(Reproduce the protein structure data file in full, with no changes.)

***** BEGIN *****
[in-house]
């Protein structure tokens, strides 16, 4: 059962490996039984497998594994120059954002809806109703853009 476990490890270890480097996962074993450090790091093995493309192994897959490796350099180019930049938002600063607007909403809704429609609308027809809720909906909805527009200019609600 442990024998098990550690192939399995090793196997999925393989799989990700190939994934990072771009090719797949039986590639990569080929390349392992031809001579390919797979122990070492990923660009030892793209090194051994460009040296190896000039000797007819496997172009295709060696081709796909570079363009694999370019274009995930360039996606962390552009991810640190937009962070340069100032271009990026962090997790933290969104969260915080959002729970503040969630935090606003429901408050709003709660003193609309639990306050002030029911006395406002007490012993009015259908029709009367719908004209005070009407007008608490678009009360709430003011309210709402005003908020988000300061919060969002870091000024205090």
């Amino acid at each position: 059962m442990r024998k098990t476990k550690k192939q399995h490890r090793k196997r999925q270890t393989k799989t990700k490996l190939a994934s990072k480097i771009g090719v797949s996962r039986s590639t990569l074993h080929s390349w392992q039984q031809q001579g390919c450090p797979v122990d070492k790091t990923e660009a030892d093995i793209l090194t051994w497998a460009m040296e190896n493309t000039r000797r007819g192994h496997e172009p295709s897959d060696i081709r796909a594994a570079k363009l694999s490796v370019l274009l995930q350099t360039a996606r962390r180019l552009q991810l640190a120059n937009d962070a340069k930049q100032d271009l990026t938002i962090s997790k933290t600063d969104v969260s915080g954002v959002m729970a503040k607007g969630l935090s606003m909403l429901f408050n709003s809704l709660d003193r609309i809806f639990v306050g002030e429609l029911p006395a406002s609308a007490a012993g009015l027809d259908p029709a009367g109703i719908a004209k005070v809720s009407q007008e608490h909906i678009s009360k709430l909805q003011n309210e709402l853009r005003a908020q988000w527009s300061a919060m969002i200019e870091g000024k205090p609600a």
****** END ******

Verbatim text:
[in-house]
């Protein structure tokens, strides 16, 4: 059962490996039984497998594994120059954002809806109703853009 476990490890270890480097996962074993450090790091093995493309192994897959490796350099180019930049938002600063607007909403809704429609609308027809809720909906909805527009200019609600 442990024998098990550690192939399995090793196997999925393989799989990700190939994934990072771009090719797949039986590639990569080929390349392992031809001579390919797979122990070492990923660009030892793209090194051994460009040296190896000039000797007819496997172009295709060696081709796909570079363009694999370019274009995930360039996606962390552009991810640190937009962070340069100032271009990026962090997790933290969104969260915080959002729970503040969630935090606003429901408050709003709660003193609309639990306050002030029911006395406002007490012993009015259908029709009367719908004209005070009407007008608490678009009360709430003011309210709402005003908020988000300061919060969002870091000024205090």
């Amino acid at each position: 059962m442990r024998k098990t476990k550690k192939q399995h490890r090793k196997r999925q270890t393989k799989t990700k490996l190939a994934s990072k480097i771009g090719v797949s996962r039986s590639t990569l074993h080929s390349w392992q039984q031809q001579g390919c450090p797979v122990d070492k790091t990923e660009a030892d093995i793209l090194t051994w497998a460009m040296e190896n493309t000039r000797r007819g192994h496997e172009p295709s897959d060696i081709r796909a594994a570079k363009l694999s490796v370019l274009l995930q350099t360039a996606r962390r180019l552009q991810l640190a120059n937009d962070a340069k930049q100032d271009l990026t938002i962090s997790k933290t600063d969104v969260s915080g954002v959002m729970a503040k607007g969630l935090s606003m909403l429901f408050n709003s809704l709660d003193r609309i809806f639990v306050g002030e429609l029911p006395a406002s609308a007490a012993g009015l027809d259908p029709a009367g109703i719908a004209k005070v809720s009407q007008e608490h909906i678009s009360k709430l909805q003011n309210e709402l853009r005003a908020q988000w527009s300061a919060m969002i200019e870091g000024k205090p609600a």